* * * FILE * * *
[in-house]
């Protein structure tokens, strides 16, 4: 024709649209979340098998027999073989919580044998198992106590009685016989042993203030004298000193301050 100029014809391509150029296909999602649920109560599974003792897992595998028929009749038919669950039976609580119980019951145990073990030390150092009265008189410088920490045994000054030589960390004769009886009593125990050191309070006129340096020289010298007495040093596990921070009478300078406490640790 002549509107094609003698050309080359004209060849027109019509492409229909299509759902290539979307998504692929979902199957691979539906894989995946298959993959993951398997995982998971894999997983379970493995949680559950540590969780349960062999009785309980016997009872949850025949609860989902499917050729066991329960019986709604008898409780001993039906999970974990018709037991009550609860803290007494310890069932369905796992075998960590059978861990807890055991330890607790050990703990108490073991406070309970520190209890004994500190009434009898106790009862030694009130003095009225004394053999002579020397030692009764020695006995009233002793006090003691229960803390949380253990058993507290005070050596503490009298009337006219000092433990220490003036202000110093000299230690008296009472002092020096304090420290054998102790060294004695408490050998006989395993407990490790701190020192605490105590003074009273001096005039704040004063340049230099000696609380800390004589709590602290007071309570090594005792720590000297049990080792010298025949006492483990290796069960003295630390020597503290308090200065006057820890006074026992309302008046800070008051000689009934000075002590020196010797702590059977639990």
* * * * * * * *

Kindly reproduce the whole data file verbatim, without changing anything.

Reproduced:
[in-house]
């Protein structure tokens, strides 16, 4: 024709649209979340098998027999073989919580044998198992106590009685016989042993203030004298000193301050 100029014809391509150029296909999602649920109560599974003792897992595998028929009749038919669950039976609580119980019951145990073990030390150092009265008189410088920490045994000054030589960390004769009886009593125990050191309070006129340096020289010298007495040093596990921070009478300078406490640790 002549509107094609003698050309080359004209060849027109019509492409229909299509759902290539979307998504692929979902199957691979539906894989995946298959993959993951398997995982998971894999997983379970493995949680559950540590969780349960062999009785309980016997009872949850025949609860989902499917050729066991329960019986709604008898409780001993039906999970974990018709037991009550609860803290007494310890069932369905796992075998960590059978861990807890055991330890607790050990703990108490073991406070309970520190209890004994500190009434009898106790009862030694009130003095009225004394053999002579020397030692009764020695006995009233002793006090003691229960803390949380253990058993507290005070050596503490009298009337006219000092433990220490003036202000110093000299230690008296009472002092020096304090420290054998102790060294004695408490050998006989395993407990490790701190020192605490105590003074009273001096005039704040004063340049230099000696609380800390004589709590602290007071309570090594005792720590000297049990080792010298025949006492483990290796069960003295630390020597503290308090200065006057820890006074026992309302008046800070008051000689009934000075002590020196010797702590059977639990």